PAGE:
Company of Strangers founder Sara Munro speaks about her
journey from unknown workroom cutter to leading Dunedin
fashion designer, as part of iD Dunedin Fashion Week
yesterday. Photo by Stephen Jaquiery.
Sara Munro has come a long way from hand-stitching
rosettes for Nom*D while watching movies in her Wellington
The Dunedin designer has turned her Company of Strangers and
Strangelove labels into commercial successes and, to a
degree, has Margi Robertson to thank.
Mrs Munro spoke about her career yesterday as part of iD
Dunedin Fashion Week.
Her love of fashion eventually led to her job of adapting
patterns to measure in a Wellington workroom, and doing
artisanal work at home for Nom*D.
''Margi would send me up things and I would sit on the couch
and hand-sew, then she needed someone to make samples in her
workroom and I came back to Dunedin.''
Mrs Munro spent six years at Nom*D, learning about commercial
fashion and making the odd mistake.
''I once over-ordered about 300m of fabric.''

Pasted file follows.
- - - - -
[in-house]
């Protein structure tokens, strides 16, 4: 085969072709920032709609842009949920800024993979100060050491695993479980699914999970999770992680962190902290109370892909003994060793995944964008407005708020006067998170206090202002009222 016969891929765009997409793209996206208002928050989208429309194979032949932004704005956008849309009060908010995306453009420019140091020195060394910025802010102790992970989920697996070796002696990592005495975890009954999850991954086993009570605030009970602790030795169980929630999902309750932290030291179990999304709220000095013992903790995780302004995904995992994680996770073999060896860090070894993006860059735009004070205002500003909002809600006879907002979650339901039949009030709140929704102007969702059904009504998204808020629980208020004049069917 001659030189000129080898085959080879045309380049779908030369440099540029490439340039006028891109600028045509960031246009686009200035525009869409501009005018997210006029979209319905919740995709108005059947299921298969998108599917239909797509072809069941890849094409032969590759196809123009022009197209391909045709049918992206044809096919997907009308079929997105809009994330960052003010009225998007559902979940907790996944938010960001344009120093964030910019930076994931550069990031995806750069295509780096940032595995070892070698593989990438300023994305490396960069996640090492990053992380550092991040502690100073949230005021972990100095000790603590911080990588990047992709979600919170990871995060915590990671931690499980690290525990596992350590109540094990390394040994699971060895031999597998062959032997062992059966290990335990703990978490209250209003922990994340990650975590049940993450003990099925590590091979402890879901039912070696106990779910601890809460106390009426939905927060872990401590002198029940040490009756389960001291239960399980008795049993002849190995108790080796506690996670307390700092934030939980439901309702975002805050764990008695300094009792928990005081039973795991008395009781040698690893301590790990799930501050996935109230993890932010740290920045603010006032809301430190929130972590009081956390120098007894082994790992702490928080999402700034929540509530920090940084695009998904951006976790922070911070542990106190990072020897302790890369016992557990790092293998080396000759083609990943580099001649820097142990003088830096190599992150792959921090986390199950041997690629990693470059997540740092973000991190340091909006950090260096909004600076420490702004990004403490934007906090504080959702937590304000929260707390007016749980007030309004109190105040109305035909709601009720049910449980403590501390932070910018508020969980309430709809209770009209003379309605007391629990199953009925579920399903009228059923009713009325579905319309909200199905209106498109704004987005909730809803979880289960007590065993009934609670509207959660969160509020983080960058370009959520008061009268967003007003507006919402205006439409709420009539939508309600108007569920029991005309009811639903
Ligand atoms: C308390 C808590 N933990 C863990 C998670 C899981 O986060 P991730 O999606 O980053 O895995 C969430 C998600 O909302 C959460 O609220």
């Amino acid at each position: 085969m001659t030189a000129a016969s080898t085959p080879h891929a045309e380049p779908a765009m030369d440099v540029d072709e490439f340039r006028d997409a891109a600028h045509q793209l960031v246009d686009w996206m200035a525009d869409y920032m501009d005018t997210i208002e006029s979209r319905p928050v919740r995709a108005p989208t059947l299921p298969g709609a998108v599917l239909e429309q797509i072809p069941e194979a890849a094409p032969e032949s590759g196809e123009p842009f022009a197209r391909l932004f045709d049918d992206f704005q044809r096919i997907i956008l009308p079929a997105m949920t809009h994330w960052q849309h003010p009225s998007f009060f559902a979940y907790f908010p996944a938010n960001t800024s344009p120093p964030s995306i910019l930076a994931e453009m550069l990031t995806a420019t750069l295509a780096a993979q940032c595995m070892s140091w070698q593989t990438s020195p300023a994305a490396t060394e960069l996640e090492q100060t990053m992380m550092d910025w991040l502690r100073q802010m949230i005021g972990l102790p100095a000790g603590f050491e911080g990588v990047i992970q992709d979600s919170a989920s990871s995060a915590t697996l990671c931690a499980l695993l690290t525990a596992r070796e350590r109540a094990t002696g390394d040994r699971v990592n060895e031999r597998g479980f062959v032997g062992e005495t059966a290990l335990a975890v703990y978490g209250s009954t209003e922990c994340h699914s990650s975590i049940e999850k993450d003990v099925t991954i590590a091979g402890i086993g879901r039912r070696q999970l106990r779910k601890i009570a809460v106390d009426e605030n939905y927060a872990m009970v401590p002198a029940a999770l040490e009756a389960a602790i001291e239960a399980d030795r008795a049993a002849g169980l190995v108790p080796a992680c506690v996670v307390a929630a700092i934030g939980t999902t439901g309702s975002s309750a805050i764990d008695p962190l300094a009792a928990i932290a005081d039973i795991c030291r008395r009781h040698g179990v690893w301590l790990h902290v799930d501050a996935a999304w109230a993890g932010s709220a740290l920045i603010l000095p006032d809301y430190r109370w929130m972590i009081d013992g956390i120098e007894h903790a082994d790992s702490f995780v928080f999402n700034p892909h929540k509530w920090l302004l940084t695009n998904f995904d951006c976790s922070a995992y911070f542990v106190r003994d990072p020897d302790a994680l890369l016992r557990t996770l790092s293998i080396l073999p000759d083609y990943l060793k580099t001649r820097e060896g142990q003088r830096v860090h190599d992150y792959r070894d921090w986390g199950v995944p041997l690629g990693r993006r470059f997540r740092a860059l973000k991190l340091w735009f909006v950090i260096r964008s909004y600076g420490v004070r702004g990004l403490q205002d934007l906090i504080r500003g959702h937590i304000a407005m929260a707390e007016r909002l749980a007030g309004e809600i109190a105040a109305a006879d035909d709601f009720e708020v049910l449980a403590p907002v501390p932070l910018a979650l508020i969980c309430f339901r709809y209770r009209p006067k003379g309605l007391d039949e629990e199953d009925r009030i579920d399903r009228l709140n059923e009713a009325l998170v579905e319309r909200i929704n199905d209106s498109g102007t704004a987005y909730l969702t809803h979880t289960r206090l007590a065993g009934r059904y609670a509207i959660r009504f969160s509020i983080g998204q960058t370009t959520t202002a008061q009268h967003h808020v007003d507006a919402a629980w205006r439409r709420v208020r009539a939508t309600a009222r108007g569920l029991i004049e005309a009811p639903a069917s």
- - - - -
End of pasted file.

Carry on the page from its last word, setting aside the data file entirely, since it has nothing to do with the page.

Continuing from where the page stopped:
She had a brief fling with the notion of becoming a
photographer, then turned back to design and created
jewellery for sale in a friend's boutique.
Her pieces were popular and she branched out into bags and
leather wear, then clothing.
Mrs Munro said, in retrospect, she had long yearned to
develop her own brand, inclusive of clothing accessories and
shoes, which Company of Strangers embodied.
Her flagship store in George St was also a dream come true.
Designing was a collaborative process, in which she and her
workroom staff bounced ideas off one another.
Pieces approved by all were selected for collections, Mrs
''In a range there will be about 60 pieces, probably about 24
styles, and each is broken down into different fabrics and
maybe two or three colours,'' Mrs Munro said.
Collaborations with artists have also become signature
Company of Strangers style.
Mrs Munro will show her latest collection on the runway at
tomorrow's iD Dunedin Fashion Show, which will also be held